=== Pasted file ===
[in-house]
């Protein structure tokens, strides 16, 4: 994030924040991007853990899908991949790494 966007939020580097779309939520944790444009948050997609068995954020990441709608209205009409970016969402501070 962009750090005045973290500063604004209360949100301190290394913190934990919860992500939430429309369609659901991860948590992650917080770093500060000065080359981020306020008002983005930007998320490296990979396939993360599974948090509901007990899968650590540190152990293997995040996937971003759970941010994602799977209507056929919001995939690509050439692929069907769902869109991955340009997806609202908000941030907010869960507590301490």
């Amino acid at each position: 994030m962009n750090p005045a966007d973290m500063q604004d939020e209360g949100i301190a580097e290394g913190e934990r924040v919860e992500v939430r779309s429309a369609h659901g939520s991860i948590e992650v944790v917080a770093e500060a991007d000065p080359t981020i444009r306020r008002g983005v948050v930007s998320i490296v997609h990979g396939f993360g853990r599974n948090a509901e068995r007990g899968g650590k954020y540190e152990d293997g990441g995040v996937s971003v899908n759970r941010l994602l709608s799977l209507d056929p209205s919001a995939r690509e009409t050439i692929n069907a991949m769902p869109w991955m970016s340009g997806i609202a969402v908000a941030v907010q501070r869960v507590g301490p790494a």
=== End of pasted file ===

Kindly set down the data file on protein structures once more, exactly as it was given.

[in-house]
């Protein structure tokens, strides 16, 4: 994030924040991007853990899908991949790494 966007939020580097779309939520944790444009948050997609068995954020990441709608209205009409970016969402501070 962009750090005045973290500063604004209360949100301190290394913190934990919860992500939430429309369609659901991860948590992650917080770093500060000065080359981020306020008002983005930007998320490296990979396939993360599974948090509901007990899968650590540190152990293997995040996937971003759970941010994602799977209507056929919001995939690509050439692929069907769902869109991955340009997806609202908000941030907010869960507590301490």
């Amino acid at each position: 994030m962009n750090p005045a966007d973290m500063q604004d939020e209360g949100i301190a580097e290394g913190e934990r924040v919860e992500v939430r779309s429309a369609h659901g939520s991860i948590e992650v944790v917080a770093e500060a991007d000065p080359t981020i444009r306020r008002g983005v948050v930007s998320i490296v997609h990979g396939f993360g853990r599974n948090a509901e068995r007990g899968g650590k954020y540190e152990d293997g990441g995040v996937s971003v899908n759970r941010l994602l709608s799977l209507d056929p209205s919001a995939r690509e009409t050439i692929n069907a991949m769902p869109w991955m970016s340009g997806i609202a969402v908000a941030v907010q501070r869960v507590g301490p790494a």